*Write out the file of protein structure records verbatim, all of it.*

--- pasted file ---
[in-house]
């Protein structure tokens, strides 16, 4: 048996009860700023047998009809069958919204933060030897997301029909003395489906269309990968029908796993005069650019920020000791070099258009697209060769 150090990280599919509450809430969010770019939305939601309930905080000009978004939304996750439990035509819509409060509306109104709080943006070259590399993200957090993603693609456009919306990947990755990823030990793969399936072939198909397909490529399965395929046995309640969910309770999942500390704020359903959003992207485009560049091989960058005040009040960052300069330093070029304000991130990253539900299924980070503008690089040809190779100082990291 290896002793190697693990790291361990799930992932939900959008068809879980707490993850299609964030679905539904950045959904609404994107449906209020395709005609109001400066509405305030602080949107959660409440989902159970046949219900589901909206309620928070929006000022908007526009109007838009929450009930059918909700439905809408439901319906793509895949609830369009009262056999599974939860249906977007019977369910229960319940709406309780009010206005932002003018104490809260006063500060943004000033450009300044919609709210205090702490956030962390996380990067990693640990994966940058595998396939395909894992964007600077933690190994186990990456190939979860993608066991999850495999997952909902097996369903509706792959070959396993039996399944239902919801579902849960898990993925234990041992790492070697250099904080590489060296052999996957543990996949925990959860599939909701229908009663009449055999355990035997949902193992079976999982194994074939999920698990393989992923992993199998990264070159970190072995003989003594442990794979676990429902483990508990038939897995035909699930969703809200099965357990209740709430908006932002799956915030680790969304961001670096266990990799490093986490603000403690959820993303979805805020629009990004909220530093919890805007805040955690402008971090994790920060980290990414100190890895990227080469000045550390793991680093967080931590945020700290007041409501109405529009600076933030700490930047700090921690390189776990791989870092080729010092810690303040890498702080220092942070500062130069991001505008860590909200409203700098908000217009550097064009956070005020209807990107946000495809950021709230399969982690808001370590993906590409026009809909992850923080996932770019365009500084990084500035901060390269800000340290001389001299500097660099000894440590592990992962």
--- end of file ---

[in-house]
């Protein structure tokens, strides 16, 4: 048996009860700023047998009809069958919204933060030897997301029909003395489906269309990968029908796993005069650019920020000791070099258009697209060769 150090990280599919509450809430969010770019939305939601309930905080000009978004939304996750439990035509819509409060509306109104709080943006070259590399993200957090993603693609456009919306990947990755990823030990793969399936072939198909397909490529399965395929046995309640969910309770999942500390704020359903959003992207485009560049091989960058005040009040960052300069330093070029304000991130990253539900299924980070503008690089040809190779100082990291 290896002793190697693990790291361990799930992932939900959008068809879980707490993850299609964030679905539904950045959904609404994107449906209020395709005609109001400066509405305030602080949107959660409440989902159970046949219900589901909206309620928070929006000022908007526009109007838009929450009930059918909700439905809408439901319906793509895949609830369009009262056999599974939860249906977007019977369910229960319940709406309780009010206005932002003018104490809260006063500060943004000033450009300044919609709210205090702490956030962390996380990067990693640990994966940058595998396939395909894992964007600077933690190994186990990456190939979860993608066991999850495999997952909902097996369903509706792959070959396993039996399944239902919801579902849960898990993925234990041992790492070697250099904080590489060296052999996957543990996949925990959860599939909701229908009663009449055999355990035997949902193992079976999982194994074939999920698990393989992923992993199998990264070159970190072995003989003594442990794979676990429902483990508990038939897995035909699930969703809200099965357990209740709430908006932002799956915030680790969304961001670096266990990799490093986490603000403690959820993303979805805020629009990004909220530093919890805007805040955690402008971090994790920060980290990414100190890895990227080469000045550390793991680093967080931590945020700290007041409501109405529009600076933030700490930047700090921690390189776990791989870092080729010092810690303040890498702080220092942070500062130069991001505008860590909200409203700098908000217009550097064009956070005020209807990107946000495809950021709230399969982690808001370590993906590409026009809909992850923080996932770019365009500084990084500035901060390269800000340290001389001299500097660099000894440590592990992962």